Evaluation of the Enhanced Kampala Advanced Trauma Course in Uganda: A Mixed Methods Study


Kersti Bellardi
Rochelle Dicker




Objective: Managing acute traumatic injuries present unique challenges in low resource settings. The Kampala Advanced Trauma Course (KATC) and its integrated scenario-based moulage aims to address the skills gap for physicians-in-training to manage the high trauma burden in Uganda. This study aimed to assess the effectiveness of the KATC by quantifying immediate knowledge retention, and to describe perceptions of the courses’ applicability and clinical feasibility in the Ugandan context.
Methods: We administered pre-and post-tests, student evaluation surveys, and conducted focus groups at a single site before and after the May 2016 KATC. Student and facilitator cohorts – comprised of medical/surgical interns and provider course instructors who participated in the focus groups. Median scores were compared using the Wilcoxon Signed Rank Test. Qualitative data were analyzed using a deductive approach with framework analysis.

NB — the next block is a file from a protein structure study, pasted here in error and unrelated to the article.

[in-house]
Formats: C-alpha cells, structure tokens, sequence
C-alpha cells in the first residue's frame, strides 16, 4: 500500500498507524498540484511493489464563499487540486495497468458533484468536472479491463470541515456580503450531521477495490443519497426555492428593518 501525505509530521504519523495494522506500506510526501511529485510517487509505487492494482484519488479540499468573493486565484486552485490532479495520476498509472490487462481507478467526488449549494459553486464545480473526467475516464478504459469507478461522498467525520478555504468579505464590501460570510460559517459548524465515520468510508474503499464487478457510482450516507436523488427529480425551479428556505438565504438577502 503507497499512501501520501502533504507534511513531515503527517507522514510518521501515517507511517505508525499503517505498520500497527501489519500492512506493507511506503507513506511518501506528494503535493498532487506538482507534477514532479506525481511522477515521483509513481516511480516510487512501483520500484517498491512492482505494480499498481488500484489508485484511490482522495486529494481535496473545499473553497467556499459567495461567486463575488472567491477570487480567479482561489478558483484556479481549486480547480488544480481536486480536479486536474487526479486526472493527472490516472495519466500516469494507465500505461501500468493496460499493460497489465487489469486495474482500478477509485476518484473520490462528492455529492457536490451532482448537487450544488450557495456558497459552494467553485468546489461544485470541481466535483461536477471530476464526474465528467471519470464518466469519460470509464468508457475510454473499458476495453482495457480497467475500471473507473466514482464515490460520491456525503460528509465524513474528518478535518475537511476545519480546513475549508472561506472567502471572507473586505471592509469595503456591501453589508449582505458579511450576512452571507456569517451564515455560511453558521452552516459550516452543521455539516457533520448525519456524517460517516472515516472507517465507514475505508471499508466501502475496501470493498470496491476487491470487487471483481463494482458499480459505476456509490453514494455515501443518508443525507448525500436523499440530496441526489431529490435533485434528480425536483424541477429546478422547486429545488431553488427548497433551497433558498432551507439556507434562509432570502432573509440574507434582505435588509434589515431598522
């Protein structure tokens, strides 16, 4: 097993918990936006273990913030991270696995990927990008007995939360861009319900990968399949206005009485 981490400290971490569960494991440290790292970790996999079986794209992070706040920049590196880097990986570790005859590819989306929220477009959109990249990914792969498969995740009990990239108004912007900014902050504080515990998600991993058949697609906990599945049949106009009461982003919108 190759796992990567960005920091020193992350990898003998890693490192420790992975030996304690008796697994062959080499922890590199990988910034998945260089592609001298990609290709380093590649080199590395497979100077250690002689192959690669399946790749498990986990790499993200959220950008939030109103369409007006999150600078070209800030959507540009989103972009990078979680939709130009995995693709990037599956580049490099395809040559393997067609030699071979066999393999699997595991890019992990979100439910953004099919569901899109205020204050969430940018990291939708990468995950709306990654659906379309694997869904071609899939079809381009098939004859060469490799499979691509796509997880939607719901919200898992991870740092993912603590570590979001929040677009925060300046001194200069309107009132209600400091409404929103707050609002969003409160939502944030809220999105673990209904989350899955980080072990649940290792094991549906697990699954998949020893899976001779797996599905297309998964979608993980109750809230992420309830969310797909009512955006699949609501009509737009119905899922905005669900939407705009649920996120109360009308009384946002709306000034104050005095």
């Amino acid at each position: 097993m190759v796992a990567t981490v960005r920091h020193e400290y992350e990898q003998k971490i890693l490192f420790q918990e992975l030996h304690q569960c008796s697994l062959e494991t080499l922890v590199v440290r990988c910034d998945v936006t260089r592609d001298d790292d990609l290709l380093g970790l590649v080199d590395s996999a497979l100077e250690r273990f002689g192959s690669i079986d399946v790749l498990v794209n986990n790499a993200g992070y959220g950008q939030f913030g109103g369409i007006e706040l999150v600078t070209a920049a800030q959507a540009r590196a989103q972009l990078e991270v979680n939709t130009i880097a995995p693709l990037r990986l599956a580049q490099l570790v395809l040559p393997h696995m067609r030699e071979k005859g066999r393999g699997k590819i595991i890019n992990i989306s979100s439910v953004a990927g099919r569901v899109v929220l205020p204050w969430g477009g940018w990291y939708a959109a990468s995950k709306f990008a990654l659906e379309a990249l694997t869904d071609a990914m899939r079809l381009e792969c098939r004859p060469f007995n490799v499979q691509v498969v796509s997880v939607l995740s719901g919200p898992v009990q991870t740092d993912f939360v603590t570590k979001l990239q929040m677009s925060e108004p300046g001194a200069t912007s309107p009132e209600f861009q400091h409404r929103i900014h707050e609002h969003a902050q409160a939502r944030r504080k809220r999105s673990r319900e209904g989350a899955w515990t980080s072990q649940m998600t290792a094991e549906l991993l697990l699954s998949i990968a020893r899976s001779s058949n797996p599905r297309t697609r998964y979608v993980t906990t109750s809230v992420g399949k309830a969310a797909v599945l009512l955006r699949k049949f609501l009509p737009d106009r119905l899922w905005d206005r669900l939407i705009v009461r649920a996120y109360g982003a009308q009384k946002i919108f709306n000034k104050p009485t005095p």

Results:  Pre-and post-tests showed no significant student knowledge retention following the completion of the KATC (p>0.05), though median evaluation scores were high across all 14 course sections. The KATC and its scenario-based moulage were perceived favorably by both student and facilitator cohorts. Reported KATC strengths included the emphasis on practical skills, perceived applicability, and engaging teaching style. Areas for improvement included time constraints and a lack of course materials for students to reference after completing the course.

Conclusion: The enhanced KATC was well-received by providers, yet further research is needed to establish its effectiveness in transferring knowledge and clinically applicable skills before it is scaled-up across Ugandan referral hospitals. 


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